How to diagnose and replace bad bushings

Share Leave comment
Kyle Smith

Tight suspension is one of the primary factors in a capable sport car’s handling. If the behavior of your car’s suspension is best described by the inflatable tube man at your local used car dealer, it might be time to break out the jack stands and put in some fresh bushings. ChrisFix just uploaded a video walking us through the process of diagnosing and replacing bad suspension bushings.

Bushings in an automotive suspension system serve multiple functions. You will find bushings at most of the suspension pivot points since—like cartilage in a human joint—they allow the springs and shocks to absorb impact and move without binding or grinding together. Bushings also remove excess road vibration and noise from the driver’s experience. However, bushings are often constructed of fairly basic rubber and degrade with use and abuse.

In this video the example is quite dramatic; large chunks of the rubber bushings have said “vamanos” and left the Mustang’s rear axle to wobble in the wind under acceleration and braking. In an effort to stiffen the car up beyond merely replacing the existing type of bushings, ChrisFix elects to replace the bushings with polyurethane pieces. Polyurethane is much firmer than rubber, which allows less wiggle in the pivot points but also transfers more road vibration into the chassis of the car. Since this Mustang is mainly a track toy, it is a worthwhile compromise.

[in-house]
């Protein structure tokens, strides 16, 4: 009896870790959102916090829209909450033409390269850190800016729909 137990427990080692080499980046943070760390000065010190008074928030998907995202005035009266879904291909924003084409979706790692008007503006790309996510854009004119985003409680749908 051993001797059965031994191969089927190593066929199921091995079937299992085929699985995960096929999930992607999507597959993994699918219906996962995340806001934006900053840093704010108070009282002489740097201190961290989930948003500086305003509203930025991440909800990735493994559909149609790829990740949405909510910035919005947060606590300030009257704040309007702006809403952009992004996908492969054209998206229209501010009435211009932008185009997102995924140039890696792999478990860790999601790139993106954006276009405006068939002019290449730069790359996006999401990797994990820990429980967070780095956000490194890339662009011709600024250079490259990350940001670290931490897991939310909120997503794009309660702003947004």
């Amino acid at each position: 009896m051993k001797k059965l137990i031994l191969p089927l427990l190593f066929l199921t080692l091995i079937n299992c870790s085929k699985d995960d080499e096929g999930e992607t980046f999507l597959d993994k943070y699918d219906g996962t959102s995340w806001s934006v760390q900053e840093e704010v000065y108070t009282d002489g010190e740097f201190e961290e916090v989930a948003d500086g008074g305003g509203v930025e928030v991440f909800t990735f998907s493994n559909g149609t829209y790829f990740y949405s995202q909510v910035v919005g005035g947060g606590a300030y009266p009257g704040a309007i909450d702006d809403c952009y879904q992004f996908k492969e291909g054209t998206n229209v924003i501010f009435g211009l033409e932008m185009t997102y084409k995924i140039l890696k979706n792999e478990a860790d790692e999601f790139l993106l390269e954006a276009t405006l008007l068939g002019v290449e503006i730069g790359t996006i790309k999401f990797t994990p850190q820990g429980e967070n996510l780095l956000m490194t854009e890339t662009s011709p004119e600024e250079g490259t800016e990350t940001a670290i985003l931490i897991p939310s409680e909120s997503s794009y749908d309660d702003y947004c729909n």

All in all, it’s a game of removing parts and replacing them. Pretty simple really. If you choose to press out the old bushings and install new ones rather than replacing the suspension parts as ChrisFix did, you’ll need access to a press and will likely need a bit more patience to avoid mangling the factory pieces. Either way, if your car’s ride quality has seen better days, replacing its bushings is a great way to refresh its handling.


Share Leave comment
Read next Up next: Ford Performance selling Super Duty “Godzilla” 7.3-liter V-8 as crate engine